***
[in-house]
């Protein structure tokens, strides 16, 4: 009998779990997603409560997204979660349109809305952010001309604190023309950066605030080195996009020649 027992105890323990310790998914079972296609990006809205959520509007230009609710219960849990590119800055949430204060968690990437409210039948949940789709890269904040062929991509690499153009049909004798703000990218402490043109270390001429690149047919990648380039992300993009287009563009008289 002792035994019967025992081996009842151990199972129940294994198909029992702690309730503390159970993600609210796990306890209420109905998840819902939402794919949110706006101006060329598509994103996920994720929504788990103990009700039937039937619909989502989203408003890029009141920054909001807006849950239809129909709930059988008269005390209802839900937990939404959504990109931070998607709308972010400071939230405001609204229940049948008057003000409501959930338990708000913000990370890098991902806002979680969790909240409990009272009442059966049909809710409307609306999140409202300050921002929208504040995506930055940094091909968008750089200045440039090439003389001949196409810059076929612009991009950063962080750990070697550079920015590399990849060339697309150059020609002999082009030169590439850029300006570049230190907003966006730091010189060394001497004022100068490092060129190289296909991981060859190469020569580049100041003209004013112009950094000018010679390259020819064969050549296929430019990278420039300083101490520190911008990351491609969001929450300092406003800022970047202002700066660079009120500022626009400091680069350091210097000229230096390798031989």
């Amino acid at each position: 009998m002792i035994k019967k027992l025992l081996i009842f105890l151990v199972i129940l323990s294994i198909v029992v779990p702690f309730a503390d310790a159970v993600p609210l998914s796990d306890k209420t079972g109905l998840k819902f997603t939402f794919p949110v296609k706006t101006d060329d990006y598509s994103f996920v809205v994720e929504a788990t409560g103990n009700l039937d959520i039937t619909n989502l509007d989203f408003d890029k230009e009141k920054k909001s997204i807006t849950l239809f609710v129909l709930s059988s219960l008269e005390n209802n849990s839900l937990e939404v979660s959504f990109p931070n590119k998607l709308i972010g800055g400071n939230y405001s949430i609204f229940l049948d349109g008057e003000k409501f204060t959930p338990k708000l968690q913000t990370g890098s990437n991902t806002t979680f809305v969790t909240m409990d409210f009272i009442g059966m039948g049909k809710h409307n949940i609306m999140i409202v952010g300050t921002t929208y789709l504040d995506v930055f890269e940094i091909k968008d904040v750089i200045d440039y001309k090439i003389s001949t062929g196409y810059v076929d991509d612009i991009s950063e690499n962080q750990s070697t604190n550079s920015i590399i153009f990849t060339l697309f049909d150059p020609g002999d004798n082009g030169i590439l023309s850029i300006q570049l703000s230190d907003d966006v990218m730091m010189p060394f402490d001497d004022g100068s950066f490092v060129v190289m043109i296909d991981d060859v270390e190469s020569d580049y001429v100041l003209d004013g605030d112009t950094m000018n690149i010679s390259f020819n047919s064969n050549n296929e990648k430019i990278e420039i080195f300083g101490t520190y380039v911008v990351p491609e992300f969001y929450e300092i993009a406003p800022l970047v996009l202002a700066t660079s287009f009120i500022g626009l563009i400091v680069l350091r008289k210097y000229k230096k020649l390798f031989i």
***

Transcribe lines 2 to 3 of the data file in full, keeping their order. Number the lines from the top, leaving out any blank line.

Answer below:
């Protein structure tokens, strides 16, 4: 009998779990997603409560997204979660349109809305952010001309604190023309950066605030080195996009020649 027992105890323990310790998914079972296609990006809205959520509007230009609710219960849990590119800055949430204060968690990437409210039948949940789709890269904040062929991509690499153009049909004798703000990218402490043109270390001429690149047919990648380039992300993009287009563009008289 002792035994019967025992081996009842151990199972129940294994198909029992702690309730503390159970993600609210796990306890209420109905998840819902939402794919949110706006101006060329598509994103996920994720929504788990103990009700039937039937619909989502989203408003890029009141920054909001807006849950239809129909709930059988008269005390209802839900937990939404959504990109931070998607709308972010400071939230405001609204229940049948008057003000409501959930338990708000913000990370890098991902806002979680969790909240409990009272009442059966049909809710409307609306999140409202300050921002929208504040995506930055940094091909968008750089200045440039090439003389001949196409810059076929612009991009950063962080750990070697550079920015590399990849060339697309150059020609002999082009030169590439850029300006570049230190907003966006730091010189060394001497004022100068490092060129190289296909991981060859190469020569580049100041003209004013112009950094000018010679390259020819064969050549296929430019990278420039300083101490520190911008990351491609969001929450300092406003800022970047202002700066660079009120500022626009400091680069350091210097000229230096390798031989």
């Amino acid at each position: 009998m002792i035994k019967k027992l025992l081996i009842f105890l151990v199972i129940l323990s294994i198909v029992v779990p702690f309730a503390d310790a159970v993600p609210l998914s796990d306890k209420t079972g109905l998840k819902f997603t939402f794919p949110v296609k706006t101006d060329d990006y598509s994103f996920v809205v994720e929504a788990t409560g103990n009700l039937d959520i039937t619909n989502l509007d989203f408003d890029k230009e009141k920054k909001s997204i807006t849950l239809f609710v129909l709930s059988s219960l008269e005390n209802n849990s839900l937990e939404v979660s959504f990109p931070n590119k998607l709308i972010g800055g400071n939230y405001s949430i609204f229940l049948d349109g008057e003000k409501f204060t959930p338990k708000l968690q913000t990370g890098s990437n991902t806002t979680f809305v969790t909240m409990d409210f009272i009442g059966m039948g049909k809710h409307n949940i609306m999140i409202v952010g300050t921002t929208y789709l504040d995506v930055f890269e940094i091909k968008d904040v750089i200045d440039y001309k090439i003389s001949t062929g196409y810059v076929d991509d612009i991009s950063e690499n962080q750990s070697t604190n550079s920015i590399i153009f990849t060339l697309f049909d150059p020609g002999d004798n082009g030169i590439l023309s850029i300006q570049l703000s230190d907003d966006v990218m730091m010189p060394f402490d001497d004022g100068s950066f490092v060129v190289m043109i296909d991981d060859v270390e190469s020569d580049y001429v100041l003209d004013g605030d112009t950094m000018n690149i010679s390259f020819n047919s064969n050549n296929e990648k430019i990278e420039i080195f300083g101490t520190y380039v911008v990351p491609e992300f969001y929450e300092i993009a406003p800022l970047v996009l202002a700066t660079s287009f009120i500022g626009l563009i400091v680069l350091r008289k210097y000229k230096k020649l390798f031989i």